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U.S. Federal Government: Legislative

Introduction

Capitol Visitor's Center Event

Congress is the legislative branch of the United States federal government, separated into two bodies: the House of Representatives (which has 435 voting members), and the Senate (which has 100 voting members). Congress has authority over the federal budget, and holds the power to investigate and oversee the executive branch.

Materials produced by Congress include bills and laws, transcripts of hearings and expert testimony, and committee reports.

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Government Information Library

The Government Information Library is a regional library of the Federal Depository Library Program as well as a depository of Colorado state, United Nations, and European Union information. It consists of over five million items from the United States government, Colorado and other state governments, foreign governments, and international governmental organizations like the UN. As a federal depository, the Library also offers assistance and its collections to members of the public. This includes providing public computers for unrestricted access to government information on the Internet.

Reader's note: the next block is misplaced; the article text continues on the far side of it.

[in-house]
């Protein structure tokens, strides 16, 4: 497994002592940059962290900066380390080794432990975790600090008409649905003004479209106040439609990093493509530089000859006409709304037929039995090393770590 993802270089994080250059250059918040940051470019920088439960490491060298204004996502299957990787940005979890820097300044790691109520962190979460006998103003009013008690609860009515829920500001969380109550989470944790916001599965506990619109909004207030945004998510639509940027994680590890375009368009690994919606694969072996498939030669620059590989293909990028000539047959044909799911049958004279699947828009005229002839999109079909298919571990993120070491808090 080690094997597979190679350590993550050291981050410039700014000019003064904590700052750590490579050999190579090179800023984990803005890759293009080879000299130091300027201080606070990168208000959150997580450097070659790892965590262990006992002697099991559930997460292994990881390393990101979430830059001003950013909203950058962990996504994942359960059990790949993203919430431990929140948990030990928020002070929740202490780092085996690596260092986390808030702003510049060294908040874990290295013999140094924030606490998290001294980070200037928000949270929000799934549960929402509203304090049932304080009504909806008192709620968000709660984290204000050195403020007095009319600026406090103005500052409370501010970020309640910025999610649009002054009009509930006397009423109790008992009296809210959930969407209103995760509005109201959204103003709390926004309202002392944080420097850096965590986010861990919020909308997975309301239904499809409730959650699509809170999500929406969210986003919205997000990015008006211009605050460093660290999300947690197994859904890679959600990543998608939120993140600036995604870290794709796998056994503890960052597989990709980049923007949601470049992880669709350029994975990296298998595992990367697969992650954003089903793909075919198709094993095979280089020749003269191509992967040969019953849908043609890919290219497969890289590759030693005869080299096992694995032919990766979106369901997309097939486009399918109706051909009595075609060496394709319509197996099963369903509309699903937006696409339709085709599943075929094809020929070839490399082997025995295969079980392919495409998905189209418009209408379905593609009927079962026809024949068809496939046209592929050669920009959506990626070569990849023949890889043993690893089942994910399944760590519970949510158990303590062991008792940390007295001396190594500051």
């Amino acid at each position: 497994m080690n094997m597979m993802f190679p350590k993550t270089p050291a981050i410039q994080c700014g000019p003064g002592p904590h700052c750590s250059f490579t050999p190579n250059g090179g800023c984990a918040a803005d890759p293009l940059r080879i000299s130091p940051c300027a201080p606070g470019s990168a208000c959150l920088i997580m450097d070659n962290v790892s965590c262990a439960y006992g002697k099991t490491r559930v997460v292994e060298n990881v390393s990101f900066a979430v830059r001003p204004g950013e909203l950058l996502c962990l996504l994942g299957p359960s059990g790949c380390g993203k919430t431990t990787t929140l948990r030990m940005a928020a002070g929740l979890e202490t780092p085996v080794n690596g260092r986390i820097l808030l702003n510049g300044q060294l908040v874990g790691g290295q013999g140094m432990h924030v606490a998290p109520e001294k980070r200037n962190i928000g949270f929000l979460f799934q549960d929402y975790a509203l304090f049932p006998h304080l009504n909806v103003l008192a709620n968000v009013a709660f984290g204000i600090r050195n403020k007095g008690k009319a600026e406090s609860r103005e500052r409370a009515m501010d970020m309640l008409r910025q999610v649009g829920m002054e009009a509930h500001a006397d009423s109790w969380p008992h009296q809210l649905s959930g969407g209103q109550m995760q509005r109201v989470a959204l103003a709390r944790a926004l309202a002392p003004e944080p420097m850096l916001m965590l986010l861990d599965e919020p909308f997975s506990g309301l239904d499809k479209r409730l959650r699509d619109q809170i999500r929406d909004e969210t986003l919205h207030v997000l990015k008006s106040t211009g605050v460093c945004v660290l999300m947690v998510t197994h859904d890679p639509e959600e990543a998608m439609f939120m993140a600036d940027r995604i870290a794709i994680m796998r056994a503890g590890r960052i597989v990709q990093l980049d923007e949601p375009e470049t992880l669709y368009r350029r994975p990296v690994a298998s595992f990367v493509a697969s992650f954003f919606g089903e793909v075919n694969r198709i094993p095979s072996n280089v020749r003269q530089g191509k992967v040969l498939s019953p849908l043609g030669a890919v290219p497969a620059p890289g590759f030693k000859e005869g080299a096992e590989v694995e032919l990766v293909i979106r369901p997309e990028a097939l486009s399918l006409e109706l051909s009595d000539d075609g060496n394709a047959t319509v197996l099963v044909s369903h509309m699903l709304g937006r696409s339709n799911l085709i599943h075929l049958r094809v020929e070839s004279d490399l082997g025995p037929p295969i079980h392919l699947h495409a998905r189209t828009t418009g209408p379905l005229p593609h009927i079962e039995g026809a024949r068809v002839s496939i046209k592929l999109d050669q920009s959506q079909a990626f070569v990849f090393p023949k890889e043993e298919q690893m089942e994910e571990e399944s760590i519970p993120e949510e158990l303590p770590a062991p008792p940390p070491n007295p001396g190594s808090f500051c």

We offer a wide array of services to support students, staff, and faculty, including online guides for research, one-on-one consultations, class instruction, phone, email, and walk-in reference.

 

Ask Government Information

Tips & Tools for Searching Gov Info

Information is arranged by government entity or agency. The agency is the best place to start.

  • Identify the agency by searching for keywords in USA.gov or the IGO/NGO search below.
  • Scan the results to identify relevant agencies. 
  • Search for and go to the agency homepage. 
  • Take a quick look at the menu. 
  • When all else fails, ask for help!

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Image Credits

Capitol Visitor's Center Event (photo by Debbie McCallum)

How a Bill Becomes a Law